What constitutes obligated funds for FEMA? Is it when the applicant receives funds or when the grant is approved?
According to the FAQs, “[i]f a provider has submitted an application to FEMA, but has not yet received the FEMA funds, the provider should not report the requested FEMA amounts in the Provider Relief Fund report. If FEMA funds are received during the same Payment Received Period in which provider is reporting on use of Provider Relief Fund payments, the receipt and application of each payment type is required in the Provider Relief Fund reporting process. If an entity receives a retroactive payment from FEMA that overlaps with the period of availability, the entity must not use the FEMA payment on expenses or lost revenues already reimbursed by Provider Relief Fund payments.”
Our organization received funds 08/04/2020. Should we wait until after September 30, 2021, to report?
The organization must use these funds by December 31, 2021, and must report on the use of funds between January 1, 2022, and March 31, 2022. These funds cannot be included in the report relating to funds received by June 30, 2020.
What if our foundation raised money for “COVID”?
If the donations were specifically earmarked for COVID relief and cannot be used for any other purpose, they should be included as “Other.”
Is subsidiary defined by GAAP or tax return consolidated?
To determine whether an entity is the parent organization, the entity must follow the methodology used to determine a subsidiary in their financial statements. If none, the entity with a majority ownership (greater than 50%) will be considered the parent organization.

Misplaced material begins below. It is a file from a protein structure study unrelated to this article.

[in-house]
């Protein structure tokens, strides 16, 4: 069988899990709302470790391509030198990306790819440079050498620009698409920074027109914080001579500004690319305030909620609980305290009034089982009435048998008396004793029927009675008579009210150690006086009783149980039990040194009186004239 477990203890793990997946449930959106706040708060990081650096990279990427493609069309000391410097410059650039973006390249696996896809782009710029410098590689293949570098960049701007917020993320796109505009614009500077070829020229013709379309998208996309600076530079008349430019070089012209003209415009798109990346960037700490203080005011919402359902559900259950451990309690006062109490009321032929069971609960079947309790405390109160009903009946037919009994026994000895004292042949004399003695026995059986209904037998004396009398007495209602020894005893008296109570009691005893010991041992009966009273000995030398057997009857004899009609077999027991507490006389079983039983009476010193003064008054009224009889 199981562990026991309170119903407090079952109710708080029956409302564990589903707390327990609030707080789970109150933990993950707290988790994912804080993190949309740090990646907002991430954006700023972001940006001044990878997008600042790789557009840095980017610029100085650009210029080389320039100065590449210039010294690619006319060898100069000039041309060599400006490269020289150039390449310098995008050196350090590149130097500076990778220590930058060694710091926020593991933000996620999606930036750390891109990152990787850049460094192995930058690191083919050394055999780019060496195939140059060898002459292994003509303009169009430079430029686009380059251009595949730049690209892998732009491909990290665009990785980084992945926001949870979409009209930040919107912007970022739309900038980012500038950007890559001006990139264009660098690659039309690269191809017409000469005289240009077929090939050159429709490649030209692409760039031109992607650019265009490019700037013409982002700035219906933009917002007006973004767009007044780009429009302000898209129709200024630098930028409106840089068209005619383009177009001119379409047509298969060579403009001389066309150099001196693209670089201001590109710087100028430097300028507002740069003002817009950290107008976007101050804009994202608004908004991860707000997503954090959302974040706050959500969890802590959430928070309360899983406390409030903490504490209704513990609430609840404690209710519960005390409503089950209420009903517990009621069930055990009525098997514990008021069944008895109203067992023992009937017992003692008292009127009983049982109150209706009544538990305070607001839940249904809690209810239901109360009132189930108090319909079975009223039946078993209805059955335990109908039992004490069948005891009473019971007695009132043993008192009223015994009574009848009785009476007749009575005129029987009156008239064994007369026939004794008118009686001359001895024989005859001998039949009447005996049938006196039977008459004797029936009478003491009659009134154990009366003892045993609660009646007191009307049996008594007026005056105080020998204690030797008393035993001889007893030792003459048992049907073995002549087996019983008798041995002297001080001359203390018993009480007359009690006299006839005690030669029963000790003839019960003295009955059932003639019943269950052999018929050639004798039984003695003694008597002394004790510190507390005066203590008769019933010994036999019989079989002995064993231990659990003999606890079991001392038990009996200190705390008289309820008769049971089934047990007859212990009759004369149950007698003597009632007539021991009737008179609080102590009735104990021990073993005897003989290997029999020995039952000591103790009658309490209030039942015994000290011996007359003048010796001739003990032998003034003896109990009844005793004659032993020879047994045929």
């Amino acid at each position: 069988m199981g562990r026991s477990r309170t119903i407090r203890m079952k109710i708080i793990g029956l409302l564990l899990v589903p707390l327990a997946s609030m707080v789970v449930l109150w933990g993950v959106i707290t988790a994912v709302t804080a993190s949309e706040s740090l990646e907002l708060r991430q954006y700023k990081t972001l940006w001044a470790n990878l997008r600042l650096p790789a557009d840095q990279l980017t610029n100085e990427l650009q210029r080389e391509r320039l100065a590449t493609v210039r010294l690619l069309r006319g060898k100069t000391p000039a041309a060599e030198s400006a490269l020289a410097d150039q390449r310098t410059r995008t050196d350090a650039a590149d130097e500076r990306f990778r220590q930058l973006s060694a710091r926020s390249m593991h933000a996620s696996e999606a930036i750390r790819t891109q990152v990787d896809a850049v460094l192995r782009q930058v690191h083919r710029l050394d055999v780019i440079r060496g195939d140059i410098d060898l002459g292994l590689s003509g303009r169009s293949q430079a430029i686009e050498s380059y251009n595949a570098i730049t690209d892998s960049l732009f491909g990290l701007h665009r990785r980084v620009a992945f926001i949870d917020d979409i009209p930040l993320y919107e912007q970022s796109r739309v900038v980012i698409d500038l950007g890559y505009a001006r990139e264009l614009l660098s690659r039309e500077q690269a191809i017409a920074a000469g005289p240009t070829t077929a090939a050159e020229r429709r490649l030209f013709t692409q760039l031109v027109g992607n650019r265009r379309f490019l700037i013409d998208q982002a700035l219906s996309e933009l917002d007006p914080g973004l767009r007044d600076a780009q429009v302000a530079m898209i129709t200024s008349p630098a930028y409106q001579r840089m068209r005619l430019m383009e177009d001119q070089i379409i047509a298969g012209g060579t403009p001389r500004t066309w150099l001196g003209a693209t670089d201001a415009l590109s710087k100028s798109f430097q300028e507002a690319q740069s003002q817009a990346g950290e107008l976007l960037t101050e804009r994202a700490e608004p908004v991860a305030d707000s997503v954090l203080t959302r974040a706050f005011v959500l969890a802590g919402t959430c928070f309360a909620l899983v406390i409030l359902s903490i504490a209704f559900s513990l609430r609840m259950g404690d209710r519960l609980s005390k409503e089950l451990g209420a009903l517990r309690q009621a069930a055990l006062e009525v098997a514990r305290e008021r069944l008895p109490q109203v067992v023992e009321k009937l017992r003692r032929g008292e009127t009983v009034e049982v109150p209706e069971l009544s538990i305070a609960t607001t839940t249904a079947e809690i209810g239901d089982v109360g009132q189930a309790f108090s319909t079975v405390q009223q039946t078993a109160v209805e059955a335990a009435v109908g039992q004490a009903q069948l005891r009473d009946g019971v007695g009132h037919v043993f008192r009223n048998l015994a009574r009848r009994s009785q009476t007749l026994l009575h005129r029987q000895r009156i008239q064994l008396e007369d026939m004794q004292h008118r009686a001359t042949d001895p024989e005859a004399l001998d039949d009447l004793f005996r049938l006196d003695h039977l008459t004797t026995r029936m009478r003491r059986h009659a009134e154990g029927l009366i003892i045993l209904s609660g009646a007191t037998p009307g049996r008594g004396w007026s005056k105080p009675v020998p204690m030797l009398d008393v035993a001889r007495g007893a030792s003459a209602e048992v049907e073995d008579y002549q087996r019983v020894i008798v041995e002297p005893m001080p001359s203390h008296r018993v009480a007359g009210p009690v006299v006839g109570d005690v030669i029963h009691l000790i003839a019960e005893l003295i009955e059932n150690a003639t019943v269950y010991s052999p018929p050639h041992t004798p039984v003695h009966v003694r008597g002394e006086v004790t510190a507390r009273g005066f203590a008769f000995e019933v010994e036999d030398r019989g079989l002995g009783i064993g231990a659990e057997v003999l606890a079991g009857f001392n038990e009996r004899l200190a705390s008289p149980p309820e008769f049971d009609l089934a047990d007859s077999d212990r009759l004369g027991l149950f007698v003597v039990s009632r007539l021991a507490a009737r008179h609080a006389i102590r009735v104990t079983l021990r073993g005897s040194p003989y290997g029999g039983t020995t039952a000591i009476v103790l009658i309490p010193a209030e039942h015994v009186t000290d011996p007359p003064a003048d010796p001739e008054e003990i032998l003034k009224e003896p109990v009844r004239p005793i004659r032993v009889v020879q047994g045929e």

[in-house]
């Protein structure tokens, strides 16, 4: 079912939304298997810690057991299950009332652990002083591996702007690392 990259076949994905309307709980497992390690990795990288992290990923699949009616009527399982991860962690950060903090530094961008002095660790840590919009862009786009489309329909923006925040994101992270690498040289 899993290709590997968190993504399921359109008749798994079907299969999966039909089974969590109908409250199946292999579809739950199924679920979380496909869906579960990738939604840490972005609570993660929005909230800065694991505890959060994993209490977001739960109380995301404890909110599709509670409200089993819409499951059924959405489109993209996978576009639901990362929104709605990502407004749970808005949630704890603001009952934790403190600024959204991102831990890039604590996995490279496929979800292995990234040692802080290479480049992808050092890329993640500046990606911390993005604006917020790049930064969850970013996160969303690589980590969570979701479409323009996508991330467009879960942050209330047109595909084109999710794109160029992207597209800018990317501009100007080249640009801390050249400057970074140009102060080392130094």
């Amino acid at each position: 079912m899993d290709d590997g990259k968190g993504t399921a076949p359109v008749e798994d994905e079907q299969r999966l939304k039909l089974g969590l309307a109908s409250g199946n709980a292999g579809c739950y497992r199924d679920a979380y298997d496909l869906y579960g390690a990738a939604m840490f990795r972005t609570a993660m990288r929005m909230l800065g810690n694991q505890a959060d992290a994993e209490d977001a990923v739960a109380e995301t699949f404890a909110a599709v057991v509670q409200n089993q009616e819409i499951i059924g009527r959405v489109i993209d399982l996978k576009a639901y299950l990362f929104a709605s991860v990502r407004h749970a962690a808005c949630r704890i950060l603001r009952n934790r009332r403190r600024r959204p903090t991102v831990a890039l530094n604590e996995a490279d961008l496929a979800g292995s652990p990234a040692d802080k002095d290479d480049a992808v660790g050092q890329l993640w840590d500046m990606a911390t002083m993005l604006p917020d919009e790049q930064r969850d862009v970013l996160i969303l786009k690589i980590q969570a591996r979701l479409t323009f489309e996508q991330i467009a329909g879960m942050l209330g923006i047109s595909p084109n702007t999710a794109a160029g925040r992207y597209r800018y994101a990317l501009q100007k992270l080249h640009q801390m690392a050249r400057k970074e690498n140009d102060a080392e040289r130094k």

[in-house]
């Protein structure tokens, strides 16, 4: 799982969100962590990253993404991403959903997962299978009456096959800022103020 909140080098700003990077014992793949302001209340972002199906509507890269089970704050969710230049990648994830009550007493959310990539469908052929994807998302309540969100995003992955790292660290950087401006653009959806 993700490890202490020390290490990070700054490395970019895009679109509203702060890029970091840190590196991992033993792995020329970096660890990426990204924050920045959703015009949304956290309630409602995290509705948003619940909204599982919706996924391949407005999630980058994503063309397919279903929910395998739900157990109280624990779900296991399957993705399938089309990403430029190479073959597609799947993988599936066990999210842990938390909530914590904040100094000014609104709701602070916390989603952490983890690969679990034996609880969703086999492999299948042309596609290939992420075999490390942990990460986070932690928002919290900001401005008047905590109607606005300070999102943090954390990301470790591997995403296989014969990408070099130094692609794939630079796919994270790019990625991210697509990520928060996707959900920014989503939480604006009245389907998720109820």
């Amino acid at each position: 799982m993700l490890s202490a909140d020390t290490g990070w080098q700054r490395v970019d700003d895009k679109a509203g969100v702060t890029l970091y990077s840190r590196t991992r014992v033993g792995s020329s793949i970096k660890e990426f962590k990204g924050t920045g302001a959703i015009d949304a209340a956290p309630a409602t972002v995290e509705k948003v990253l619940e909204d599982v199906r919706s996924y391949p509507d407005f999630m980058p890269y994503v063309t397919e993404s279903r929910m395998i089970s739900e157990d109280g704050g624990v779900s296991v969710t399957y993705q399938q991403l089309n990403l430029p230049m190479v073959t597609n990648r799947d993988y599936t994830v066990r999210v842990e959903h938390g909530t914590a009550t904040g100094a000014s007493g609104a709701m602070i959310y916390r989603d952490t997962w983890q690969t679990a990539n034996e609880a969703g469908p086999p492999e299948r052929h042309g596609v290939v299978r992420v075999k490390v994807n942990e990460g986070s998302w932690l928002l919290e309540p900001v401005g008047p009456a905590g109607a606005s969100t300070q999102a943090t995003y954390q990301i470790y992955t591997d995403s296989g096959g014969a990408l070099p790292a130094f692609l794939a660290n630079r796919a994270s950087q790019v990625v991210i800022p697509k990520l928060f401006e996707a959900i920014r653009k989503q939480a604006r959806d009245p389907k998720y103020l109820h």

Please note, our PRF guidance is based on our best judgment of the available information in a rapidly changing and uncertain environment. The guidelines are rapidly evolving and should be checked frequently. As such, this blog is a snapshot in time. Foley & PYA are here to help you address the short- and long-term impacts in the wake of the guidance changes, and we have the resources to help you navigate these and other important legal considerations related to business operations and industry-specific issues. Please reach out either your Foley or PYA relationship partner with any questions.
You can listen to the program in its entirety, at no cost, by clicking here. Be sure to also check out the following Let’s Talk Compliance additional resources:
We are also excited to announce that we have our next Let’s Talk Compliance event, “The Telemedicine Cliff: Approaches for Navigating to the Other Side of the Public Health Emergency.” This event is scheduled for October 8th, and you can register by clicking here.
Foley & Lardner has been providing Health Care Law and business consultative services for more than 45 years. Our team of more than 150 attorneys regularly provides innovative, leading edge counsel to the entire spectrum of the healthcare industry. With offices throughout the United States, Foley’s Health Care Industry Team is consistently ranked as one of the top healthcare law firms nationally and regionally by Chambers USA and U.S. News. Foley remains at the forefront of health policy and law, advocating the interests of our health care clients in legislatures, administrative agencies, courts and boardrooms across the country.
PYA is a professional services firm with specialized expertise in healthcare consulting and certified public accounting. PYA’s multi-disciplinary Healthcare division serves hospitals, health systems, clinically integrated networks, physician groups, and specialty practices. Our healthcare services are structured around three main pillars: Strategy & Integration, Valuation (business, compensation, machinery and equipment, and litigation support), and Compliance. PYA consistently ranks as a Top 20 healthcare consulting firm and a Top 100 accounting firm in the U.S. Drawing upon the expansive depth of knowledge and breadth of experience of more than 300 professionals across offices in Atlanta, Kansas City, Knoxville, Nashville, and Tampa, and address the specific needs of a client base that spans 50 states.